Released by The Chartered Institution of Building Services Engineers (CIBSE) in 2021, the TM65 Embodied Carbon Calculation Methodology, is tailored for building services engineering, aiming to streamline how manufacturers and stakeholders measure and manage emissions. Whether it’s ultimately useful for the data center industry, though, is the focus of the case study.

Here’s how the methodology works. First, a data center equipment manufacturer submits either an Environmental Product Declaration (EPD) or equivalent. Then the manufacturer submits detailed information including the capacity, service life, total weight, and major materials used in the product, alongside additional information about the manufacturing process. Using the TM65 method, inputs from those submissions are calculated, including the computation of embodied carbon based on material extraction, repairs, and scale-up factors which take into account product complexity. Then, an output is provided in units of kilograms of carbon dioxide equivalents (kgCO2e) per declared unit of the product, such as a backup power generator. This unit accounts for the total amount of greenhouse gases, including carbon dioxide (CO2), methane (CH4), nitrous oxide (N2O), and fluorinated gases, emitted over the lifecycle of the product, expressed in terms of the equivalent amount of CO2.

The methodology is designed to be user-friendly, allowing quick calculations and comparability across different manufacturers. However, TM65 has its limitations. For one, the system needs more work to be applicable to different geographic locations. For another, the process lacks granularity in some data reporting, opting for a more simplified representation of information compared to other, more detailed measuring systems. Nevertheless, TM65 represents a beneficial starting point, and the system will continue to be refined to provide a more comprehensive tool for environmental impact assessments.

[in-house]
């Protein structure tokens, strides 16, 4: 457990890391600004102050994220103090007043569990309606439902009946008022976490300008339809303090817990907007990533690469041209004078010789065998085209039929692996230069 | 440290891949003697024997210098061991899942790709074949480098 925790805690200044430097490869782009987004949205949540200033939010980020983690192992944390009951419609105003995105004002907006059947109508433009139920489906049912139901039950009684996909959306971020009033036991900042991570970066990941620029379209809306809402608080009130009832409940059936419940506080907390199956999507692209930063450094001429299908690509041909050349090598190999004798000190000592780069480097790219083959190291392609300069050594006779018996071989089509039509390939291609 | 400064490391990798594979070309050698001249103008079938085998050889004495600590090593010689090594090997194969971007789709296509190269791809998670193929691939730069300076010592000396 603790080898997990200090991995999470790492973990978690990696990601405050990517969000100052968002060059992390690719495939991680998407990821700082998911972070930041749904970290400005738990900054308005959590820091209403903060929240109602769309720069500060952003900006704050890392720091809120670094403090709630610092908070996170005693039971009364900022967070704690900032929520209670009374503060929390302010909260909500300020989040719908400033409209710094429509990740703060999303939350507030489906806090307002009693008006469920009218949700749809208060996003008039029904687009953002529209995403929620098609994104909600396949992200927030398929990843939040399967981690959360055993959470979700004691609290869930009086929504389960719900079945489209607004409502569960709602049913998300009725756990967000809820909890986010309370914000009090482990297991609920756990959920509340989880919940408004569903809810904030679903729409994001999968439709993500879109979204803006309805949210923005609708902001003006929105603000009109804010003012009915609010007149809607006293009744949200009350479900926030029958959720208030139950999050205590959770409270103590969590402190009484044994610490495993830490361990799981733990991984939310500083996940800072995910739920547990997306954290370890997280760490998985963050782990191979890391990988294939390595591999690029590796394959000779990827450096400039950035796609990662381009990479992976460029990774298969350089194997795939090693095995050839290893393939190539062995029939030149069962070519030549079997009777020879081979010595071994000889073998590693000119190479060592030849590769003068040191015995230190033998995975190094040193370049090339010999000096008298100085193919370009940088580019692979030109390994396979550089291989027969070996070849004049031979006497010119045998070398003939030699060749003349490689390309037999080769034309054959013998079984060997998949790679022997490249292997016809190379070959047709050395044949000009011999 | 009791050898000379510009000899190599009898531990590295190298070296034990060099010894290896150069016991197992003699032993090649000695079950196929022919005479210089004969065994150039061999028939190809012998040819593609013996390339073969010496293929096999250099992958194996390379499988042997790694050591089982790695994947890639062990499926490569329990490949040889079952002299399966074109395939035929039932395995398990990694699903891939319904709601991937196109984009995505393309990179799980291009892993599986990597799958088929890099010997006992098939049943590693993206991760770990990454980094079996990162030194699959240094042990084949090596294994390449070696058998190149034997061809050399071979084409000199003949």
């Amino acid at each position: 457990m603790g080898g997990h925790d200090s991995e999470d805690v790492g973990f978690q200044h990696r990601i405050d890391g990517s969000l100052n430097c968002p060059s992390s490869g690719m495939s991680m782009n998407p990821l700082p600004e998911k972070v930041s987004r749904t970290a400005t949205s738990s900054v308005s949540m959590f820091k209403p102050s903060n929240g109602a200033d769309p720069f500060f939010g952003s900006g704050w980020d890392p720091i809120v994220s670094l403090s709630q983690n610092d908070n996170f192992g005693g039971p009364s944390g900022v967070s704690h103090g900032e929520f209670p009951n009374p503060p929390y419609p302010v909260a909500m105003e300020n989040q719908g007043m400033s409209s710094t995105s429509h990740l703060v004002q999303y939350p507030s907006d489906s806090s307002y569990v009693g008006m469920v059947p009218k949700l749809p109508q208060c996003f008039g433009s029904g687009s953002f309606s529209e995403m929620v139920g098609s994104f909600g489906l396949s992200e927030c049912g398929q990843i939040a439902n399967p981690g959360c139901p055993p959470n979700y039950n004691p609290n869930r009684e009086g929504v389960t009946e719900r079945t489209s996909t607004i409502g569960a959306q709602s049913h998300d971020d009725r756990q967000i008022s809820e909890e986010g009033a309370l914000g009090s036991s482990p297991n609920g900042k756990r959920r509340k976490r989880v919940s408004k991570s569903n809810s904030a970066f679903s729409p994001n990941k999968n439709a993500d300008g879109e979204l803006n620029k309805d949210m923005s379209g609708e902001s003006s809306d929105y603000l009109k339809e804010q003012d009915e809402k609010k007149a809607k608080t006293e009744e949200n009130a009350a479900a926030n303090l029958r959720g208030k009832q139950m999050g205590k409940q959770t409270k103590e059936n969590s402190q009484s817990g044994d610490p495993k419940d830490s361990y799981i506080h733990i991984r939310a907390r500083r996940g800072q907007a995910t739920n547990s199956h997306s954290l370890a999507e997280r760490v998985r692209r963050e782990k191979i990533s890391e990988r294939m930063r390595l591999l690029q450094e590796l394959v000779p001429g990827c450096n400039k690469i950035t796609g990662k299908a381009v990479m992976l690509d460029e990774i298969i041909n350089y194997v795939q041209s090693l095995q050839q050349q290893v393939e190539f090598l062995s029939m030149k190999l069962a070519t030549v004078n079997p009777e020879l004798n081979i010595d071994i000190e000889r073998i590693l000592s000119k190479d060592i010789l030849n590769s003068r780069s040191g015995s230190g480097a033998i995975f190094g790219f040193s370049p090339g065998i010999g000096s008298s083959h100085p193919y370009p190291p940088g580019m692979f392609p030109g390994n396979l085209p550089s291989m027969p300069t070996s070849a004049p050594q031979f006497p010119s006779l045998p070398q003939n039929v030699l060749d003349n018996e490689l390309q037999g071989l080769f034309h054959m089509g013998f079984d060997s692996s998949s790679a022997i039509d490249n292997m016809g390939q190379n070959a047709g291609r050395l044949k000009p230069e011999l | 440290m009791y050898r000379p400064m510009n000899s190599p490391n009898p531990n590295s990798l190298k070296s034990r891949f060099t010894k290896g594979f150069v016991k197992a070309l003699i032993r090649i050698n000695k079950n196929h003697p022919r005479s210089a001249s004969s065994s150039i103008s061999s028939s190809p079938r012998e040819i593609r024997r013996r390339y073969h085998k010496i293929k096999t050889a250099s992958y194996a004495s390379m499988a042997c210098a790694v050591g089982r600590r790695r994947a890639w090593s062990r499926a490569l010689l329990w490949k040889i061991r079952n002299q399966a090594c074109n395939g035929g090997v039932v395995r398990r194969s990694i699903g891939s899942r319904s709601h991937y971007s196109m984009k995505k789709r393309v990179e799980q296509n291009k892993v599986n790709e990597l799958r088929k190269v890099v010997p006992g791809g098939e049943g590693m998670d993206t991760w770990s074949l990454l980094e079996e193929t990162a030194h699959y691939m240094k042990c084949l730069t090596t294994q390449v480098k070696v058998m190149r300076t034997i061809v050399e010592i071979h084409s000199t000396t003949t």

In essence, TM65 offers a pragmatic approach for calculating embodied carbon, enabling more informed decisions in the production and lifecycle management of operational infrastructure for data centers. Although further advancements are necessary to capture a fuller picture of environmental impacts, a move towards an accurate, standardized measurement system underscores the data center industry's shift towards more sustainable practices.

Charting the Course Ahead

Data centers and their equipment are rapidly evolving, bringing about increased scrutiny on its environmental impacts, particularly in terms of carbon emissions associated with manufacturing and lifecycle impacts of its equipment. Scope 3 emissions often play a large part in total emissions, but they are the most difficult to calculate, as accurately measuring Scope 3 emissions often relies on obtaining specific data from suppliers and other third parties, which can vary in quality and completeness. This lack of uniformity can make it challenging to compare emissions data across companies and equipment effectively.

In an effort to overcome these obstacles, data center suppliers must also be vigilant in improving their ability to provide data centers visibility into their operations and practices in order to paint an accurate picture for Scope 3 reporting. Whether TM65 or something else, data center vendors need to ensure the necessary data collection mechanisms are in place to support their data center clients with sustainability reporting just as they do with their commitment to reliable connectivity.

To read the full case study on embodied carbon and the TM65 method, click here. Or, to read a similar case study on environmental product declarations and lifecycle assessments, click here. To learn more about Kohler’s partnership with the iMasons Climate Accord, click here.